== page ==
Remember when? Why nostalgia makes us spend more
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Madison Avenue isn’t trying to relive the “good old days” just to be sentimental. New research finds that when people feel nostalgic, they’re not as interested in money — as in having it or hanging onto it, which is good news for marketers.
There are a couple of psychological quirks behind this. Nostalgia is a feel-good emotion, and warm, fuzzy feelings tend to make people place less value on money. Jannine Lasaleta, an assistant professor of marketing at the Grenoble School of Management and the paper’s lead author, explained that people can satisfy their wants and needs in one of two ways: They either buy stuff, or they rely on the people around them to provide it.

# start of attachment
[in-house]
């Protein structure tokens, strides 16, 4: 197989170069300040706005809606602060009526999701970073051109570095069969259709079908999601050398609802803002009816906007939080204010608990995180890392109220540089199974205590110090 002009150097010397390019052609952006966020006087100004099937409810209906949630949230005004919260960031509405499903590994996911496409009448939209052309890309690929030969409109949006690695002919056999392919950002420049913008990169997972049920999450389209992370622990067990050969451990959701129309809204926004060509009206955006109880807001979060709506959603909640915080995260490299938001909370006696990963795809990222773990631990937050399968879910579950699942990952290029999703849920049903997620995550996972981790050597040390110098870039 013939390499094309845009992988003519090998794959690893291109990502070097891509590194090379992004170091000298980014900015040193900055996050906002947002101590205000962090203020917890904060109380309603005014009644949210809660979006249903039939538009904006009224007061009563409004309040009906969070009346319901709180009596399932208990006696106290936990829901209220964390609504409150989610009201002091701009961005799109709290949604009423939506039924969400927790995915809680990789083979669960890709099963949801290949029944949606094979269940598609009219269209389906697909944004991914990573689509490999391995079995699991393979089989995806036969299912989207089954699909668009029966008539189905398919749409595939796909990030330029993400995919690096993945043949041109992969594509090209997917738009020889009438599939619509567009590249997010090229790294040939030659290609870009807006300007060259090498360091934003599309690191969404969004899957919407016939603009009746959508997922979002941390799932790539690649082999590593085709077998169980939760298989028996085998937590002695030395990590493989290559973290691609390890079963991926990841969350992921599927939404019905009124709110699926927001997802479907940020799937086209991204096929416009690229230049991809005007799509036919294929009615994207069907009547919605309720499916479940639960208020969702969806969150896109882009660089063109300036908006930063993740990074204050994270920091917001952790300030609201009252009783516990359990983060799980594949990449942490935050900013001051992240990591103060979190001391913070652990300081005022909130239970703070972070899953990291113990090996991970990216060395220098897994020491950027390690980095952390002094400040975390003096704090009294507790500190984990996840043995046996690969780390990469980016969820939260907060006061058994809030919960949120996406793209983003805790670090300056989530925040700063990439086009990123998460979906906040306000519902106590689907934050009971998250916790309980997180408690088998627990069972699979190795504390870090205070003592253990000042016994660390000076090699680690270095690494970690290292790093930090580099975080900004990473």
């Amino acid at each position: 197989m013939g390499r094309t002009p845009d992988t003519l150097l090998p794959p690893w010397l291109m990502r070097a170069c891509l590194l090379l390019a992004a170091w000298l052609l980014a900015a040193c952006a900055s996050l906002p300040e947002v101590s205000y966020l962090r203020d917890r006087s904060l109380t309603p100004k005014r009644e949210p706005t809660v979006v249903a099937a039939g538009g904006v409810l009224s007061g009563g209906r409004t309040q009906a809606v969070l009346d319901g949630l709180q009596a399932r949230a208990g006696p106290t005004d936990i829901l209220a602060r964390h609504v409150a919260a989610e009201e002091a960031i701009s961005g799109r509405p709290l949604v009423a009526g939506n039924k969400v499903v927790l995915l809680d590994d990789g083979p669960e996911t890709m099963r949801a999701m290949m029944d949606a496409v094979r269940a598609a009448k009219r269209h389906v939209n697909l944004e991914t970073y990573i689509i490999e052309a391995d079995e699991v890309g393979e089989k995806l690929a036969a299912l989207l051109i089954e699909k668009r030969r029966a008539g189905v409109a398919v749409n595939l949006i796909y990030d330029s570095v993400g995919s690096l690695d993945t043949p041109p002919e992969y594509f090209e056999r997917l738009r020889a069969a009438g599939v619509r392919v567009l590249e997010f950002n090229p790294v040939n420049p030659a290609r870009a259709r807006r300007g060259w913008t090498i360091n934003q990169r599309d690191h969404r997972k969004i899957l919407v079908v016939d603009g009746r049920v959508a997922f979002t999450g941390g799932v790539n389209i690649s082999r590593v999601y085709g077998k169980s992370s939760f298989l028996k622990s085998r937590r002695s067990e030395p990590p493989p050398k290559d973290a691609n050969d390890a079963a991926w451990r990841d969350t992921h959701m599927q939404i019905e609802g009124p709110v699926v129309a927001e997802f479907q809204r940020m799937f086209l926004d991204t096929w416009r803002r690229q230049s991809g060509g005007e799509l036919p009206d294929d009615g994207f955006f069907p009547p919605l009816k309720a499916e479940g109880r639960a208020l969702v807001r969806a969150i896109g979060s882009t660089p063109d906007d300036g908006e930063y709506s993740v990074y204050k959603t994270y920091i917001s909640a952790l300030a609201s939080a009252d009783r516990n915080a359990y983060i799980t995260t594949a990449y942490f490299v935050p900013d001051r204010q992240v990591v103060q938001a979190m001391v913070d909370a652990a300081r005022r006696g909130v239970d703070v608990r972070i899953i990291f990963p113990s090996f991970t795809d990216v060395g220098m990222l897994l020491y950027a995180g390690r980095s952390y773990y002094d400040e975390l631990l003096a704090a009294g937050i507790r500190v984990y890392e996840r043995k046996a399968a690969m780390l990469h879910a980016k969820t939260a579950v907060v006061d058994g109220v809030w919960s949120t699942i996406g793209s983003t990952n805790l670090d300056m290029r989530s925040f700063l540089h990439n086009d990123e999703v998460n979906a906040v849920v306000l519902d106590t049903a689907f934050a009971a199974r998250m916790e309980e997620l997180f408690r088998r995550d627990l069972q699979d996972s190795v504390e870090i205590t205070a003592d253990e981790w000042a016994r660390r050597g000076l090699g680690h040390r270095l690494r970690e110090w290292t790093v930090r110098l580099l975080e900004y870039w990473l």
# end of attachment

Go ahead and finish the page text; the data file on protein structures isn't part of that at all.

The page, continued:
If you need a ride home from the airport, she wrote, you could pay for a taxi or ask a friend or family member to pick you up. You need money or friends to get what you want, but not both.
This creates a weird dichotomy in our brains, and we approach these elements as an either-or proposition. “If people implicitly think that their wants and needs can be satisfied either by having enough money or having enough social support, then having ample amounts of one should decrease the desire for the other,” Lasaleta wrote.
Earlier studies have found that prompting people to think about money gives them more individualistic and hard-working tendencies. Through a series of experiments, the new paper determined that when people had feelings of social connectedness triggered by nostalgic thoughts, their desire for money decreased.
“For marketers, feeling nostalgic leads consumers to part with more money or makes them less price sensitive than otherwise,” Lasaleta wrote. This is why marketers love going old-school. “Getting people to think nostalgically can entice them to spend money,” she wrote.